According to a survey by the Tourism Alliance, teachers in EU schools “find it too difficult to organize trips to the UK”. Director of the UK-based Tourism Alliance, Kurt Janson, said: “Businesses that rely on international travel have done poorly, language schools, events, conferences. And because the reservation times for these things are longer, they will take longer to recover.”
Data from the Tourism Alliance revealed that 52% of tourism businesses suffered a drop in revenue of more than 50% after Brexit.
This included tour operators, language schools and events.
Today, nearly a quarter of those companies still have Q1 2022 booking levels that are down more than 50%.
Mr Janson, speaking to City AM, said: ‘Now that we have left the EU and all visitors must have full passports, teachers find it too difficult to organize trips to the UK.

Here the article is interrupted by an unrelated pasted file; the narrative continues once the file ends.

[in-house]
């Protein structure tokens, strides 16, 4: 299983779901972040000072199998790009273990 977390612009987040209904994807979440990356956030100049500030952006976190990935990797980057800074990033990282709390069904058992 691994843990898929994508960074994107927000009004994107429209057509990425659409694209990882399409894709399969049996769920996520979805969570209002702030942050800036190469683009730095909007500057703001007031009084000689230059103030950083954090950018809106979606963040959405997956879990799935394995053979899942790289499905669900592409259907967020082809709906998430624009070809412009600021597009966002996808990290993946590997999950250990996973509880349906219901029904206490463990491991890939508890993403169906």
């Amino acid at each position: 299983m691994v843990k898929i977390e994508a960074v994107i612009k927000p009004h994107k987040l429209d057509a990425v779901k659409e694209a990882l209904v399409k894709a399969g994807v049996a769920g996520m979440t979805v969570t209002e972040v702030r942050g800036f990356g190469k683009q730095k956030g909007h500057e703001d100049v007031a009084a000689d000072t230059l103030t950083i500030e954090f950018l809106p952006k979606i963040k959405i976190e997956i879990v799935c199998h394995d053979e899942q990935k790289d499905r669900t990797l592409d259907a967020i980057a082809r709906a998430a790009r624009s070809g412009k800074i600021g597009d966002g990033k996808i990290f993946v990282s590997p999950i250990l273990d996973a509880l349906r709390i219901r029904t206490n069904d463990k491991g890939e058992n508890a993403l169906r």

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Additionally, 55% say they have less than two months of cash reserves.
The Tourism Alliance study found that 11% of tourism businesses are very likely to fail, while 40.8% say they are very likely to fail.
Tourism Alliance has now asked the government to increase funding for international marketing.
They want the UK to issue a low-cost 5-year visitor visa and to revise package travel regulations and introduce a ‘traveller list’ scheme for student groups.
Mr Janson, speaking to City AM, said: “Now that we have left the EU and all visitors must have full passports, teachers are finding it too difficult to organize trips to the UK and are taking their English pupils in Ireland and Malta instead – risking the collapse of the UK’s £1.2 billion language schools industry and a major component of the UK’s soft power.
“Implementing a simple ‘traveler list’ system in which teachers accompanying school children list their students on a document that is checked upon entering and leaving the country would solve this problem.”